This Diet Toolkit is meant to support the information and guidance you receive in the Diet Module of the Anticancer Lifestyle Program. The resources on this page will give you tools you can use to make informed (and delicious!) food choices.
A large study conducted for almost 10 years finds that eating even small amounts of processed meat, like sausages, can significantly increase the risk of heart disease and death. Experts say the high salt, preservative, and fat content of these foods might be why.
A study found that breast cancer patients who drink sugar-sweetened beverages regularly are at increased risk for death from any cause and breast cancer in particular.
Center for Science in the Public Interest (CSPI) ranks the safety of food additives Registered Dietician Traci Komorek discusses alliums and crucifers, two vegetable families that are Anticancer powerhouses Whole Grains, A to Z Chart showing the difference between organic, non-GMO, natural, and conv…
Misfits is an organic food e-tailer that specializes in securing produce and other organic items that would ordinarily be tossed because of size, shape, short code, etc.
In a meta-analysis published in BMJ Open, researchers found that a higher intake of coffee may be associated with a lower risk of prostate cancer. Sixteen prospective cohort studies were included, with 57 732 cases of prostate cancer and 1 081 586 total cohort members.
Watch Our On-Demand Webinar Anti-Inflammatory Diet and Chronic Illness: What You Need to Know In this webinar, Anticancer Lifestyle nutrition expert Crystal Cascio will discuss specific foods that influence inflammation in the body.
In this short video, nutritionist and physician Dr. Michael Greger, outlines some of the serious health effects of obesity, including the increase in cancer risk.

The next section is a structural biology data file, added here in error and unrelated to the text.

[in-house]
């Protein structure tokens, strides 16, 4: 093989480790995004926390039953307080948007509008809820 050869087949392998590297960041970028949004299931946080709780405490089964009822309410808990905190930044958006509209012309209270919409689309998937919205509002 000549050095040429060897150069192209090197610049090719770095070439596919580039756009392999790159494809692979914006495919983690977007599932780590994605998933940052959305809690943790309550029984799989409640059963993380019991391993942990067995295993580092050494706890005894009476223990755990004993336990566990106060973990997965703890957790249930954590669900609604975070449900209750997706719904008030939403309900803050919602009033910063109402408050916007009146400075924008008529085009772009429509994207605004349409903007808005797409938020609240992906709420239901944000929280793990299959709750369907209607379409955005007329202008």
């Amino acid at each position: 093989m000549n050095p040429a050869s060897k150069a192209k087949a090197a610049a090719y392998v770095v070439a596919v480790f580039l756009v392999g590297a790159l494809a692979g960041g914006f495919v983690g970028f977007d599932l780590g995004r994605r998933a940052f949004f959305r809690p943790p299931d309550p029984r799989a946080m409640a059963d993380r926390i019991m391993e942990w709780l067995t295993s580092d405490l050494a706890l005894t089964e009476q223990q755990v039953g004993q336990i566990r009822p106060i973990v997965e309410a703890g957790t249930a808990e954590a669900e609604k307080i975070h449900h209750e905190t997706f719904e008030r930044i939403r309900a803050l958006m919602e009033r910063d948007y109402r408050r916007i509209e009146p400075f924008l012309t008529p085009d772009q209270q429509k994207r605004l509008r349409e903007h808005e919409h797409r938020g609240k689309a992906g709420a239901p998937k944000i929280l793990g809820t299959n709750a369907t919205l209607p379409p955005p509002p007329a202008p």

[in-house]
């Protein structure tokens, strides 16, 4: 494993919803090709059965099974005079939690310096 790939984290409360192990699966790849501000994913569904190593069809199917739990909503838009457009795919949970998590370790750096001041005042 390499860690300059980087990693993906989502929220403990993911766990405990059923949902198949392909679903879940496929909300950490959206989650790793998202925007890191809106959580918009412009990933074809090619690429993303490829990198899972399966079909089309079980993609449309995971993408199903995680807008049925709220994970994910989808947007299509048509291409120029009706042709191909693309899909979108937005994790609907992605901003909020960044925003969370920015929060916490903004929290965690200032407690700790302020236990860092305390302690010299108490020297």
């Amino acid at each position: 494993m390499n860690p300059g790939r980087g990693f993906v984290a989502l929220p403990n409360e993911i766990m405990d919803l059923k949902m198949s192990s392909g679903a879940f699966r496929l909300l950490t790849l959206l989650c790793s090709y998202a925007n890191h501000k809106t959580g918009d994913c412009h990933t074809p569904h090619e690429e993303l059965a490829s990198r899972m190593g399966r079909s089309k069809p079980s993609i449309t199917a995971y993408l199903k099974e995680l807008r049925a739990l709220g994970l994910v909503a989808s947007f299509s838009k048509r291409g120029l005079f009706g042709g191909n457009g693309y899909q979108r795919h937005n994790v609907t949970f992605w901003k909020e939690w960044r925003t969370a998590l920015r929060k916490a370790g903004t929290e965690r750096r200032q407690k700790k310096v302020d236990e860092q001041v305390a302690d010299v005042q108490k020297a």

A study by Chandler et al, published in JAMA Network Open, found that vitamin D3 may reduce the risk of developing advanced cancer among adults without a diagnosis of cancer at baseline; this protective effect is apparent for those who have normal but not elevated body mass index.
The working group of the International Agency for Research on Cancer (IARC) published a report in the New England Journal of Medicine pooled over 1000 epidemiological studies on the impact of excess body weight on the incidence of cancer.
The World Cancer Research Fund and the American Institute for Cancer Research issued a detailed report on the impact of key lifestyle factors–diet, nutrition, and physical activity, on breast cancer. See the report here.
A study published in Medscape Oncology, the Journal of the National Cancer Institute, found that compared with women with stable weight (±2 kg), women with sustained weight loss had a lower risk of breast cancer.
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Cancer survivor Steve Mosher Talks About the Anticancer Fitness.